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Concepts: There are three concepts that will be used in here, which are related to the topic

“Floating Maxims”.

 Concept of cooperative principles

 Concept of Maxim
 Concept of floating

Concept of Cooperative Principles

General principle in which the participant is expected to observe, namely: Make your
conversational contribution such as is required, at the stage at which it occurs, by the
accepted purpose or direction of the talk exchange in which you are engaged. (Grice, H.P.
(1975). Logic and Conversation. Harvard University Press,)

In result according with the Cooperative Principle, Grice divided them into 4 categories
(conversational maxims): Quantity, Quality, Relation, and Manner. Each maxim has a sub

1. Quantity: relates to the quantity of information to be provided.

a. Make your contribution as informative as is required (for current
purposes of the exchange)
b. Do not make your contribution more informative than is required. (this
maxim is disputable; it might be said that to be over informative is not
a transgression of the CP but merely a waste of time. However, it
might be answered that such over informativeness may be confusing in
that it is liable to rise side issues; there may also be and indirect effect,
in that the hearers may be misled as a result of thinking that there is
some particular point in the provision of the excess information)
2. Quality: relates to the quality of information to be provided
a. Supermaxims (Try to make your contribution one that is true)
b. Do not say what you believe to be false
c. Do not say that for which you lack adequate evidence.
3. Relation:
a. Be relevant (the formulations conceal a number of problems such as a
questions about what different kinds and focuses relevance there may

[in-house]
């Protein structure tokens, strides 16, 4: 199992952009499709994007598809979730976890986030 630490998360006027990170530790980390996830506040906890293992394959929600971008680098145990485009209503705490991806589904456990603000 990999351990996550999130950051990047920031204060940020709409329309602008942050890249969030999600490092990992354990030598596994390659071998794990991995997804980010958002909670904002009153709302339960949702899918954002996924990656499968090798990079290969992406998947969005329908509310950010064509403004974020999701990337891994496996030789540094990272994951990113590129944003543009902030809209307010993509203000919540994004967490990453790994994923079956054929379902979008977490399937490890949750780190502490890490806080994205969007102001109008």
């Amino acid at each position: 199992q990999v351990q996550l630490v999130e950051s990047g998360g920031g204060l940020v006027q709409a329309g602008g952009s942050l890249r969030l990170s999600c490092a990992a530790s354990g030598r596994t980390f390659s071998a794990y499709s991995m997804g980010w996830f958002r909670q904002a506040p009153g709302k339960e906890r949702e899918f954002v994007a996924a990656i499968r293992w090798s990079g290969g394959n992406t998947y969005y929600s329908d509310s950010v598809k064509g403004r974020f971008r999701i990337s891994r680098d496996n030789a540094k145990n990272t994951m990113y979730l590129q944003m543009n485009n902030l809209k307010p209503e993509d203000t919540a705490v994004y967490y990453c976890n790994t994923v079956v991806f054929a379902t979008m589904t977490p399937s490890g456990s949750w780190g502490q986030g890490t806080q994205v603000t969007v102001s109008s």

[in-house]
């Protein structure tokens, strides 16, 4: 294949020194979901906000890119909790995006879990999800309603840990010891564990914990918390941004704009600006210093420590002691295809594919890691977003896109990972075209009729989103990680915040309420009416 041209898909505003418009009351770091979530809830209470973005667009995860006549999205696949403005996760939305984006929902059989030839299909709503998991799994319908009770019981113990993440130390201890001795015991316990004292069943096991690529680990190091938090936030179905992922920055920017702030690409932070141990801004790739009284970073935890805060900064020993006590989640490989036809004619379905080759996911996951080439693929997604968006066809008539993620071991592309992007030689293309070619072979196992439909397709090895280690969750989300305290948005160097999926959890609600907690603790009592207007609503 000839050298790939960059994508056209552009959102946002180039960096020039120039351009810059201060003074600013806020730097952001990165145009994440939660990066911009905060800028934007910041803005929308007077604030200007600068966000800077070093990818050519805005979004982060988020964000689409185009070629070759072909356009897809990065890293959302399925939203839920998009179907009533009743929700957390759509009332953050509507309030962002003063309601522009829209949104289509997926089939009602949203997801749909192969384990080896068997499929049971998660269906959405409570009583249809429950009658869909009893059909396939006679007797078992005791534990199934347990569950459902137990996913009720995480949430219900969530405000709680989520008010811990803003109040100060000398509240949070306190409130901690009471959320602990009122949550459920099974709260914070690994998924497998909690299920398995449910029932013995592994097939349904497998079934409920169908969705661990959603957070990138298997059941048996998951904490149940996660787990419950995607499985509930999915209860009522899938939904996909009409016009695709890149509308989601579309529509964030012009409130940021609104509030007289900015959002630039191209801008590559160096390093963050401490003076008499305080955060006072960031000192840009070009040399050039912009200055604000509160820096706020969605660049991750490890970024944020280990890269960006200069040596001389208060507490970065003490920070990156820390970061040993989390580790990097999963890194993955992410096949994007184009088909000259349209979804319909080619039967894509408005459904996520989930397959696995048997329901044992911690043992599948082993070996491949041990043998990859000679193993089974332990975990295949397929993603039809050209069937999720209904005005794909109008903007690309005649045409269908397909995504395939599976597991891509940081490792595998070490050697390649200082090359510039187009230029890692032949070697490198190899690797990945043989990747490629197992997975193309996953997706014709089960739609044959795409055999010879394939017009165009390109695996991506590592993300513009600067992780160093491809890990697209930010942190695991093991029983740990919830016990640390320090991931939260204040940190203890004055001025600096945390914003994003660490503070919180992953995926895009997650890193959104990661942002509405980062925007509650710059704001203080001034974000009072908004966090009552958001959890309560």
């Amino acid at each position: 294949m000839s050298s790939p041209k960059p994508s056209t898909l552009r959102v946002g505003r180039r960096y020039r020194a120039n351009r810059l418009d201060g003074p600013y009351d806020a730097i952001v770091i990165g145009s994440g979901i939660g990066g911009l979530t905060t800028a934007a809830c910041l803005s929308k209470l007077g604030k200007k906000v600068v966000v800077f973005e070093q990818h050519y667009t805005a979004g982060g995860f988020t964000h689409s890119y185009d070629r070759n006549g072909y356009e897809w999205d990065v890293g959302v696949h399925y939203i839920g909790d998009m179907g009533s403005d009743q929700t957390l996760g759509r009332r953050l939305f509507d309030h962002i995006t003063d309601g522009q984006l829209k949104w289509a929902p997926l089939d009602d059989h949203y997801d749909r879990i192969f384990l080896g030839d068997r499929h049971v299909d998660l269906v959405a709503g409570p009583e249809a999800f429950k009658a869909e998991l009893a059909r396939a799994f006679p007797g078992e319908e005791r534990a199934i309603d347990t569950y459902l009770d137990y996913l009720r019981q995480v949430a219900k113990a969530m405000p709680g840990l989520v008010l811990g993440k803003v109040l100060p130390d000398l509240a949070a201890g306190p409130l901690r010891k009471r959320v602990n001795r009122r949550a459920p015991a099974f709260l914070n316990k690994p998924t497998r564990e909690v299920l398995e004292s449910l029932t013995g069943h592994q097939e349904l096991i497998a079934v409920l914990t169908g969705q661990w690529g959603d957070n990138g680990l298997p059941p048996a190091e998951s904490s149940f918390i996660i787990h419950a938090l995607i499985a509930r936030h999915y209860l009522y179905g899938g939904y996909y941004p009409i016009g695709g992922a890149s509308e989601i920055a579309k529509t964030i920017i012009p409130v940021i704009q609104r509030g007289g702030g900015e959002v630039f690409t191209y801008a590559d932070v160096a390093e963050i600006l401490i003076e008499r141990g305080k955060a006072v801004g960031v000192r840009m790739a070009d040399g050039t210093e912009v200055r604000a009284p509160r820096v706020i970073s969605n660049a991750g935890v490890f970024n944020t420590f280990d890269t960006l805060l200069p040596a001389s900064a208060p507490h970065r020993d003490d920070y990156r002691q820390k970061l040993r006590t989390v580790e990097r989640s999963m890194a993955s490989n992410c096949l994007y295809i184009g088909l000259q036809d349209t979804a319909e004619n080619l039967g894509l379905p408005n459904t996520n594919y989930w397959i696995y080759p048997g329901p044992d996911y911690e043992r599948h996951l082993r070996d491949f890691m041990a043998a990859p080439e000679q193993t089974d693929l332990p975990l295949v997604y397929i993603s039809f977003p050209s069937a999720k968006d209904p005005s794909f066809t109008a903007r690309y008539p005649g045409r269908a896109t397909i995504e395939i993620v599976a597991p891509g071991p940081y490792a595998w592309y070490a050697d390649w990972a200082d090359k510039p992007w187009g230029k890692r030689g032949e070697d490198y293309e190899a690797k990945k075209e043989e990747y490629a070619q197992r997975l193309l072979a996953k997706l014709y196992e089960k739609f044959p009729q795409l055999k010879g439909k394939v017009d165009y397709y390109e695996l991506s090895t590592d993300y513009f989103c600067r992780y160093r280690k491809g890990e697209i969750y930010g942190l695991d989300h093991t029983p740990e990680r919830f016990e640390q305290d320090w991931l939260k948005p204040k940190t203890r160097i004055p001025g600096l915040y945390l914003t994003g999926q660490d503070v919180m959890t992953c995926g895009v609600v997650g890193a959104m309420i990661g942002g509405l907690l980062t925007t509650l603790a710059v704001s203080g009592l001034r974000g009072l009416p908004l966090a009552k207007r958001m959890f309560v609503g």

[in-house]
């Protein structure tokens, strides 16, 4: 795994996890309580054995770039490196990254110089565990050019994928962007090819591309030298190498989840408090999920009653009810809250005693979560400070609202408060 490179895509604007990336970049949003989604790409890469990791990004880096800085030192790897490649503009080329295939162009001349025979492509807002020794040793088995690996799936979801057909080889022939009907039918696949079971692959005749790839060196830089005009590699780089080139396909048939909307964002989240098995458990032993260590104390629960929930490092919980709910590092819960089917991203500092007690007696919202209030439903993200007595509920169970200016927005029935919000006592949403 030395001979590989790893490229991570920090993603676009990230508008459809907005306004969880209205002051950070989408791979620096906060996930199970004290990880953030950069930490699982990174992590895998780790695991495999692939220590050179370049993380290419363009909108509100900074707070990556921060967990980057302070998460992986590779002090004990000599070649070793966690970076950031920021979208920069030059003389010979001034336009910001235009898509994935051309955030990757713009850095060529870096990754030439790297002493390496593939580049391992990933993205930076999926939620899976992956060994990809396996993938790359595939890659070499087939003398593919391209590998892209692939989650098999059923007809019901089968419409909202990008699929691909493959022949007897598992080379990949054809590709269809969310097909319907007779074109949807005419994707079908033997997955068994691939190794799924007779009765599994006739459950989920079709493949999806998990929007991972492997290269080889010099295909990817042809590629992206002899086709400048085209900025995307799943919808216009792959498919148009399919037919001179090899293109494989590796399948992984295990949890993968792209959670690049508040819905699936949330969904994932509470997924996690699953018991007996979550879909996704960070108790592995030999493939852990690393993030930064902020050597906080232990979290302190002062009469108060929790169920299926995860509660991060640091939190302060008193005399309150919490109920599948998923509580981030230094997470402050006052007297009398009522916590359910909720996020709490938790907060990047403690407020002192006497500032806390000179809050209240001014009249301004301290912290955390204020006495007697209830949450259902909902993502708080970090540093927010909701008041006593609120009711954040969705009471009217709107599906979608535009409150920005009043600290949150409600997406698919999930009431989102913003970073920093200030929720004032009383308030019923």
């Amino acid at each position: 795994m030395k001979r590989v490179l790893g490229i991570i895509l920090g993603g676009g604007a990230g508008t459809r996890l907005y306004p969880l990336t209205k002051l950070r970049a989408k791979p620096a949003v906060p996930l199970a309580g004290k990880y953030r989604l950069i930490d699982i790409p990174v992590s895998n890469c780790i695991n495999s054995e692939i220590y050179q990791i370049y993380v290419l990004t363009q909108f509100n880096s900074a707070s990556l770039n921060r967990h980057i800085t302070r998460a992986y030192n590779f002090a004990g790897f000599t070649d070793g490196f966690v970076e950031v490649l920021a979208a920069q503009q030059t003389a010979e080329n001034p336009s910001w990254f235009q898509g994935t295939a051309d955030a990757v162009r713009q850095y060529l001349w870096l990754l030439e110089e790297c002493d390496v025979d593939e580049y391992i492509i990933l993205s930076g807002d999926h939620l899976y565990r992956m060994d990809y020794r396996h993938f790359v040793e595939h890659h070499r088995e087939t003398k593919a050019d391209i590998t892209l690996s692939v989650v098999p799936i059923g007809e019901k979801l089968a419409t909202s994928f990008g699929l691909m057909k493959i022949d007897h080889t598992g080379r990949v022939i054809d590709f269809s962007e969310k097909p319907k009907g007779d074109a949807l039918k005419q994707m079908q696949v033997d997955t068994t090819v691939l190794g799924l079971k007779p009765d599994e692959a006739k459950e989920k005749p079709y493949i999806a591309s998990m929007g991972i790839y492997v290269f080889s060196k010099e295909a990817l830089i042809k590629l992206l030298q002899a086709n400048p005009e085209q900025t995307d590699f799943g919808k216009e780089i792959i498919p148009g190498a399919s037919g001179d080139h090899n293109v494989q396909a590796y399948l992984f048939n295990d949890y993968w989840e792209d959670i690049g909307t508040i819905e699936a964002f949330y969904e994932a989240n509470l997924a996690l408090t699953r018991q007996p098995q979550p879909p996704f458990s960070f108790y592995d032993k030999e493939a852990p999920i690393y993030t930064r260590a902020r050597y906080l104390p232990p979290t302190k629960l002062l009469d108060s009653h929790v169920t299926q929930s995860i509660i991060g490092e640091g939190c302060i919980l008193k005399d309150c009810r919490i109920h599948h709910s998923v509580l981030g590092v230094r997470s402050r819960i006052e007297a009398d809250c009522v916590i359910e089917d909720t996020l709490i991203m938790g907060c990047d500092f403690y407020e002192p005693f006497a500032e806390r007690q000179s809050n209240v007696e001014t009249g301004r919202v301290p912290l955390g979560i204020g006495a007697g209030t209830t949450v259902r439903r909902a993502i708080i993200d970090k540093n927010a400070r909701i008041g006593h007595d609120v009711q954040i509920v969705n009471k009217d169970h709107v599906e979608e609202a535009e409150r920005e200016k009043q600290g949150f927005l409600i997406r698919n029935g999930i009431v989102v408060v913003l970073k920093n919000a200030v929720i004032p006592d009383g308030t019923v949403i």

be, how these shift in the course of talk exchange, how to allow for the
fact that subjects of conversation are legitimately changed, and so on)
4. Manner: relating t now what is said but rather to how what is said is to be said
a. Supermaxim (Be perspicuous)
b. Avoid obscurity of expression
c. Avoid ambiguity
d. Be brief (avoid unnecessary prolixity)
e. Be orderly

Analog for each conversational Maxims by Paul Grice

1. Quantity: If you are assisting me to mend a car, I expect your contribution to

be neither more nor less than is required; if for example at a particular stage I
need four screws, I expect you to hand me four rather than two or six.
2. Quality: I expect your contributions to be genuine and not spurious. If I need
sugar as an ingredient in the cake you are assisting me to make, I do not
expect you to hand me salt; if I need a spoon, I do not expect spoon made out
of rubber.
3. Relation: I expect a partner’s contribution to be appropriate to immediate
needs at each stage of the transaction; if I am mixing ingredients for cake, I do
not expect to be handed a good book, or even cloth (though this might be an
appropriate contribution at later stage.
4. Manner: I expect a partner to make it clear what contribution he is making and
to execute his performance with reasonable dispatch.

A participant in a talk exchange may fail to fulfill a maxim in various ways, which include
the following:

1. He may quietly and unostentatiously violate a maxim; if so in some cases he

will be liable to mislead
2. He may opt out from the operation both of the maxim and of the CP, he may
say or indicate or allow it to become plain that he is unwilling to cooperate in
the way the maxim requires. He may say, for example, I cannot say more, my
lips are sealed.
3. He may be faced by with a clash: He may be unable, for example to fulfill the
first maxim of Quantity (be as informative as is required) without violating the
second maxim of Quality (have adequate evidence for what you say)
4. He may flout maxim; that he is blatantly fail to fulfill it. On the assumption
that the speaker is able to fulfill the maxim and to do so without violating